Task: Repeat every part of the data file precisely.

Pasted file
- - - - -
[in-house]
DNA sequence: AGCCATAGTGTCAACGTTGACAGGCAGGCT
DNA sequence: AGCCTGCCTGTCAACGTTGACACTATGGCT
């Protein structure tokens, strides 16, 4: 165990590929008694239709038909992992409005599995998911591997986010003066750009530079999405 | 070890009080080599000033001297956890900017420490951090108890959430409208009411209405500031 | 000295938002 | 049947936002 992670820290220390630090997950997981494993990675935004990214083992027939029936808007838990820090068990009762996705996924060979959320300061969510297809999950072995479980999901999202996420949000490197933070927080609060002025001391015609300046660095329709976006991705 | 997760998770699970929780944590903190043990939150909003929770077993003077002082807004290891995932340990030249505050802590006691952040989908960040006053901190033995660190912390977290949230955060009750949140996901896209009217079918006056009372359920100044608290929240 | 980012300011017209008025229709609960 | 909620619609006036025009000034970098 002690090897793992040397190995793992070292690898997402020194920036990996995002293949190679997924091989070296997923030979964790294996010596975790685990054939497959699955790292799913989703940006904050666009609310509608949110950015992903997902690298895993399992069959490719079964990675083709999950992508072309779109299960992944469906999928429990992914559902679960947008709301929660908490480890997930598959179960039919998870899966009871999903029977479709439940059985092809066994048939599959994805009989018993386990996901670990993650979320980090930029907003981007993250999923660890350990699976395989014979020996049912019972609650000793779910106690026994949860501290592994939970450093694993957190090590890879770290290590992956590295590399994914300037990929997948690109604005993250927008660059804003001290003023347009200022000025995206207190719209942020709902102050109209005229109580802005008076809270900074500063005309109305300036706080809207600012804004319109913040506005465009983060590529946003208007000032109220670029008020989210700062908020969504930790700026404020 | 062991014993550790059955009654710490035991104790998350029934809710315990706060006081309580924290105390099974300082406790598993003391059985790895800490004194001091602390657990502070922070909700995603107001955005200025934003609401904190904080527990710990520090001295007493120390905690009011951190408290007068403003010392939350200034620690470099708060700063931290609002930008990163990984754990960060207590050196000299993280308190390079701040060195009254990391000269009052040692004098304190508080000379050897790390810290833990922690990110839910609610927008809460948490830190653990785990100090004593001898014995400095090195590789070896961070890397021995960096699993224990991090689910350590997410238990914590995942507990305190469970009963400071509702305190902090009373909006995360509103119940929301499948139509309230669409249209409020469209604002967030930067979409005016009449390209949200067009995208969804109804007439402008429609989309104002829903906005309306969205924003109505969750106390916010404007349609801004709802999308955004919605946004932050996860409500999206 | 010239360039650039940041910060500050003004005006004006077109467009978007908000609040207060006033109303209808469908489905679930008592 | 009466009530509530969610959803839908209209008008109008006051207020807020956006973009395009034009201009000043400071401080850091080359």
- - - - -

[in-house]
DNA sequence: AGCCATAGTGTCAACGTTGACAGGCAGGCT
DNA sequence: AGCCTGCCTGTCAACGTTGACACTATGGCT
């Protein structure tokens, strides 16, 4: 165990590929008694239709038909992992409005599995998911591997986010003066750009530079999405 | 070890009080080599000033001297956890900017420490951090108890959430409208009411209405500031 | 000295938002 | 049947936002 992670820290220390630090997950997981494993990675935004990214083992027939029936808007838990820090068990009762996705996924060979959320300061969510297809999950072995479980999901999202996420949000490197933070927080609060002025001391015609300046660095329709976006991705 | 997760998770699970929780944590903190043990939150909003929770077993003077002082807004290891995932340990030249505050802590006691952040989908960040006053901190033995660190912390977290949230955060009750949140996901896209009217079918006056009372359920100044608290929240 | 980012300011017209008025229709609960 | 909620619609006036025009000034970098 002690090897793992040397190995793992070292690898997402020194920036990996995002293949190679997924091989070296997923030979964790294996010596975790685990054939497959699955790292799913989703940006904050666009609310509608949110950015992903997902690298895993399992069959490719079964990675083709999950992508072309779109299960992944469906999928429990992914559902679960947008709301929660908490480890997930598959179960039919998870899966009871999903029977479709439940059985092809066994048939599959994805009989018993386990996901670990993650979320980090930029907003981007993250999923660890350990699976395989014979020996049912019972609650000793779910106690026994949860501290592994939970450093694993957190090590890879770290290590992956590295590399994914300037990929997948690109604005993250927008660059804003001290003023347009200022000025995206207190719209942020709902102050109209005229109580802005008076809270900074500063005309109305300036706080809207600012804004319109913040506005465009983060590529946003208007000032109220670029008020989210700062908020969504930790700026404020 | 062991014993550790059955009654710490035991104790998350029934809710315990706060006081309580924290105390099974300082406790598993003391059985790895800490004194001091602390657990502070922070909700995603107001955005200025934003609401904190904080527990710990520090001295007493120390905690009011951190408290007068403003010392939350200034620690470099708060700063931290609002930008990163990984754990960060207590050196000299993280308190390079701040060195009254990391000269009052040692004098304190508080000379050897790390810290833990922690990110839910609610927008809460948490830190653990785990100090004593001898014995400095090195590789070896961070890397021995960096699993224990991090689910350590997410238990914590995942507990305190469970009963400071509702305190902090009373909006995360509103119940929301499948139509309230669409249209409020469209604002967030930067979409005016009449390209949200067009995208969804109804007439402008429609989309104002829903906005309306969205924003109505969750106390916010404007349609801004709802999308955004919605946004932050996860409500999206 | 010239360039650039940041910060500050003004005006004006077109467009978007908000609040207060006033109303209808469908489905679930008592 | 009466009530509530969610959803839908209209008008109008006051207020807020956006973009395009034009201009000043400071401080850091080359």